Currently, under CMS regulations, independent providers are prohibited from receiving greater reimbursement than facilities. However, under the new policy, hospitals and other hospital-outpatient facilities would be subject to the same restriction. The change requires a new modifier – voluntary this year, mandatory next year – for reimbursement. The goal, she said, is for CMS to pay the lowest reimbursement rates possible regardless of the service site.[[{"type":"media","view_mode":"media_crop","fid":"38438","attributes":{"alt":"","class":"media-image media-image-right","id":"media_crop_2168095739428","media_crop_h":"0","media_crop_image_style":"-1","media_crop_instance":"3814","media_crop_rotate":"0","media_crop_scale_h":"0","media_crop_scale_w":"0","media_crop_w":"0","media_crop_x":"0","media_crop_y":"0","style":"height: 263px; width: 250px; border-width: 0px; border-style: solid; margin: 1px; float: right;","title":"©Kev Draws/Shutterstock.com","typeof":"foaf:Image"}}]]

In addition, the sustainable growth rate (SGR) was permanently repealed, staving off any payment cuts associated with a fluctuating gross domestic product and setting a payment rate that will remain unchanged until 2020. But, alongside that comes changes under the Medicare Access and Children’s Health Insurance Act. Soon, quality performance programs, such as the Physician Quality Reporting System (PQRS), value-based modifiers, and meaningful use, will collapse into a single program – and they’ll shift from being incentive programs to punishment programs if providers don’t meet quality goals.

Based on the new system, she said, providers will receive a quality score between 1 and 100, and their payments will be linked directly to that number. Depending on performance, providers’ payments will be higher or lower than the stagnant reimbursement rate. In 2019, payments could fall within ± 4%; ± 5%in 2020; ± 7% in 2021; and± 9% in 2022.

Even though radiologist participation in value-based initiatives has been difficult, it’s something you should strongly consider, said RBMA’s Mabry.

“Most radiologists who are able to participate in the current value-based system should strive to participate because – assuming there’s no change – those current programs will be the basis for the Merit-Based Payment Incentive System,” he said. “And, if you’re participating in PQRS and value-based modifiers that would just give you a step up when the programs merge.”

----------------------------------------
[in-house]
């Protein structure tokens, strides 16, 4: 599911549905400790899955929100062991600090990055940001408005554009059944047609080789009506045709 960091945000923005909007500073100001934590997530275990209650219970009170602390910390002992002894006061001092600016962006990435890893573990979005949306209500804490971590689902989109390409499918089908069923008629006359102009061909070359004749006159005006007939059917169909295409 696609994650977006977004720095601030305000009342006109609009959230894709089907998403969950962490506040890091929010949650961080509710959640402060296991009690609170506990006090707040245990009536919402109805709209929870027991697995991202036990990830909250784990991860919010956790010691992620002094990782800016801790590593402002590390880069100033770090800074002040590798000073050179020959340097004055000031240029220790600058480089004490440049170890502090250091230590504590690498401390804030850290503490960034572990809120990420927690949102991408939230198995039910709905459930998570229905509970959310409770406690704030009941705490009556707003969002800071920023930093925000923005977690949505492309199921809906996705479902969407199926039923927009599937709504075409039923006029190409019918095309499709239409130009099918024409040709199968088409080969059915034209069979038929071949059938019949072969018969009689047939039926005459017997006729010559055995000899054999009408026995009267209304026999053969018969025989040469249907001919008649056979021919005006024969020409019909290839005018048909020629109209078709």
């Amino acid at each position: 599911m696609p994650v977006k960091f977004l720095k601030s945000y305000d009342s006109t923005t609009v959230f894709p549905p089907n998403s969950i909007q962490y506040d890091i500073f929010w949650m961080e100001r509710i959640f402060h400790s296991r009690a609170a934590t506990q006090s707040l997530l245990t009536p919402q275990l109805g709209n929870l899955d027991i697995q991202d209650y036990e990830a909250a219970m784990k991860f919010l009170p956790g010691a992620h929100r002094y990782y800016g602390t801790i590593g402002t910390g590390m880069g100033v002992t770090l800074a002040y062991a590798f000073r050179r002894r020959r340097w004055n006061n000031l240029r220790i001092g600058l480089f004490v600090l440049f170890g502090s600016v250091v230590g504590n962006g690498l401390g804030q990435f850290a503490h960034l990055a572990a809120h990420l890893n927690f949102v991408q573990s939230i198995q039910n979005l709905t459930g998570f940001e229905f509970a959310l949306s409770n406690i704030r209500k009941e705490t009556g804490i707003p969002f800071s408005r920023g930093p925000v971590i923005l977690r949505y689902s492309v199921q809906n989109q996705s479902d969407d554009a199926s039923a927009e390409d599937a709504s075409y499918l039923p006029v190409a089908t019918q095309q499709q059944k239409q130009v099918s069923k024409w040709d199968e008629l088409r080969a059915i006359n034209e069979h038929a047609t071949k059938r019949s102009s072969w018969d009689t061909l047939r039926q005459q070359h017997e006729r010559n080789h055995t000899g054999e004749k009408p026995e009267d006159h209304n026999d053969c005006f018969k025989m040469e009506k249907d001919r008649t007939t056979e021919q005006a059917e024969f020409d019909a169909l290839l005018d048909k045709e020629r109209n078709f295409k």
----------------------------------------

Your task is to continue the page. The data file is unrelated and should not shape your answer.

One significant documentation change will affect radiologists and all other providers who work with them. As of Jan. 1, 2017, under the Protecting Access to Medicare Act, radiologists, referring physicians, and facilities will forego technical and professional component payment for outpatient, non-emergent services rendered if claims don’t include proper documentation that the referring physician consulted a clinical decision support tool.

The most immediate change, though, will be XR-29 – the Medical Imaging Technology Alliance Smart Dose standard. This initiative, set to go into effect Jan. 1, 2016, clumps together four key dose-optimization features meant to ensure your CT equipment complies with producing high quality images while protecting patient safety: DICOM Dose Structured Reporting, pediatric and adult reference protocols, CT dose check, and automatic exposure control. Failing to meet this standard will result in a 5% payment reduction in 2016 and a 15% reduction in 2017.

The biggest payment question mark looming in the near future is the implementation of the long-awaited ICD-10 coding system. As of Oct. 1, CMS will require physicians, including radiologists, to submit claims under this more-detailed, documentation-heavy system. Whether providers see a drop in reimbursement will depend on how well they’ve familiarized themselves with the new system.

Response to ICD-10, however, has been largely unenthusiastic throughout the health care industry.

“ICD-10 has to be one of the most complex and uniquely dissatisfying health policies to come out in a long time,” Dickerson said. “People aren’t prepared for it.”

In his experience, the payers that reimburse the 29 hospitals and more than 40 clinics with whom his practice works have already announced they won’t be ready by the ICD-10 deadline, meaning any claims must be submitted via ICD-9.

Switching to ICD-10 offers little benefit to patients or providers and is also unlikely to improve quality care delivery, he said. Any advantage will go to payers because they will have more opportunities to deny or delay payments.

Ultimately, Mulaik said, radiology can’t afford to put off preparing for these changes any longer. Even the ones that seem far off will take time and effort to avoid any negative repercussions.

“If you add all these things [changes] together – and they have to happen – it will be a substantial challenge,” she said. “Individually, these changes aren’t that bad, but you can’t look at them in silos.”